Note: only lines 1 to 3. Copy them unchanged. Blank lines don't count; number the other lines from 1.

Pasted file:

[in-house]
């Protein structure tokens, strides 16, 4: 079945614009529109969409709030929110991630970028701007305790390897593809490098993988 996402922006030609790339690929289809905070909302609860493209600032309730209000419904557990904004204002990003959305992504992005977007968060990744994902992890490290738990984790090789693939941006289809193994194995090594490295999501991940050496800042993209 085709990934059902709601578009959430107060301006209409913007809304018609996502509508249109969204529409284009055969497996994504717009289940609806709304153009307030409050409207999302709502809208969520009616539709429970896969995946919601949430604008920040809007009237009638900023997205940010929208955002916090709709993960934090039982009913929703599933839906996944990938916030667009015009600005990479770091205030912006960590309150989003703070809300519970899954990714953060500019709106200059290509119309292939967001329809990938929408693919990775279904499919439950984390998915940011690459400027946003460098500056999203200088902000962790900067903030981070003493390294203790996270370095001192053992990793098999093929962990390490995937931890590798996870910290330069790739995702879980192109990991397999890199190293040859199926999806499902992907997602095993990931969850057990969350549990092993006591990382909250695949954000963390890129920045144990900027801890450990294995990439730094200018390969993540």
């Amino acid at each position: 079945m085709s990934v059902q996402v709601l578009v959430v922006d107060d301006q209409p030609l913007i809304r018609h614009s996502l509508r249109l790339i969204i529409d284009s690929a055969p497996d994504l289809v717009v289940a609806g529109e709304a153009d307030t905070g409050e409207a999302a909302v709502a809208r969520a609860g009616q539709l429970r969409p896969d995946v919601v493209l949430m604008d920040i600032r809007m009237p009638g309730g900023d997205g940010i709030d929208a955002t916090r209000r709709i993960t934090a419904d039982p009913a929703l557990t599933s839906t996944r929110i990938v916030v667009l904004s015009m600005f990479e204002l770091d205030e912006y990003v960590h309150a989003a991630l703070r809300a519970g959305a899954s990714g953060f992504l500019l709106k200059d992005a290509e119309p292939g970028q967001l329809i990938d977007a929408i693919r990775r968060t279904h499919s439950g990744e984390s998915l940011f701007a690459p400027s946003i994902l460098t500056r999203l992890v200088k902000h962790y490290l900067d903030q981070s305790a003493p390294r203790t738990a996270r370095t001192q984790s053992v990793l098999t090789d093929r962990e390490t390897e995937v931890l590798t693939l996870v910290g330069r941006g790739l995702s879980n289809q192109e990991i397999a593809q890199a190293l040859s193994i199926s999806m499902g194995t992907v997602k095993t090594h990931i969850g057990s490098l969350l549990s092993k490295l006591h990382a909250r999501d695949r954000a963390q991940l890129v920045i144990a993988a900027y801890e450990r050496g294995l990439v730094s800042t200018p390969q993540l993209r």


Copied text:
[in-house]
């Protein structure tokens, strides 16, 4: 079945614009529109969409709030929110991630970028701007305790390897593809490098993988 996402922006030609790339690929289809905070909302609860493209600032309730209000419904557990904004204002990003959305992504992005977007968060990744994902992890490290738990984790090789693939941006289809193994194995090594490295999501991940050496800042993209 085709990934059902709601578009959430107060301006209409913007809304018609996502509508249109969204529409284009055969497996994504717009289940609806709304153009307030409050409207999302709502809208969520009616539709429970896969995946919601949430604008920040809007009237009638900023997205940010929208955002916090709709993960934090039982009913929703599933839906996944990938916030667009015009600005990479770091205030912006960590309150989003703070809300519970899954990714953060500019709106200059290509119309292939967001329809990938929408693919990775279904499919439950984390998915940011690459400027946003460098500056999203200088902000962790900067903030981070003493390294203790996270370095001192053992990793098999093929962990390490995937931890590798996870910290330069790739995702879980192109990991397999890199190293040859199926999806499902992907997602095993990931969850057990969350549990092993006591990382909250695949954000963390890129920045144990900027801890450990294995990439730094200018390969993540």
């Amino acid at each position: 079945m085709s990934v059902q996402v709601l578009v959430v922006d107060d301006q209409p030609l913007i809304r018609h614009s996502l509508r249109l790339i969204i529409d284009s690929a055969p497996d994504l289809v717009v289940a609806g529109e709304a153009d307030t905070g409050e409207a999302a909302v709502a809208r969520a609860g009616q539709l429970r969409p896969d995946v919601v493209l949430m604008d920040i600032r809007m009237p009638g309730g900023d997205g940010i709030d929208a955002t916090r209000r709709i993960t934090a419904d039982p009913a929703l557990t599933s839906t996944r929110i990938v916030v667009l904004s015009m600005f990479e204002l770091d205030e912006y990003v960590h309150a989003a991630l703070r809300a519970g959305a899954s990714g953060f992504l500019l709106k200059d992005a290509e119309p292939g970028q967001l329809i990938d977007a929408i693919r990775r968060t279904h499919s439950g990744e984390s998915l940011f701007a690459p400027s946003i994902l460098t500056r999203l992890v200088k902000h962790y490290l900067d903030q981070s305790a003493p390294r203790t738990a996270r370095t001192q984790s053992v990793l098999t090789d093929r962990e390490t390897e995937v931890l590798t693939l996870v910290g330069r941006g790739l995702s879980n289809q192109e990991i397999a593809q890199a190293l040859s193994i199926s999806m499902g194995t992907v997602k095993t090594h990931i969850g057990s490098l969350l549990s092993k490295l006591h990382a909250r999501d695949r954000a963390q991940l890129v920045i144990a993988a900027y801890e450990r050496g294995l990439v730094s800042t200018p390969q993540l993209r």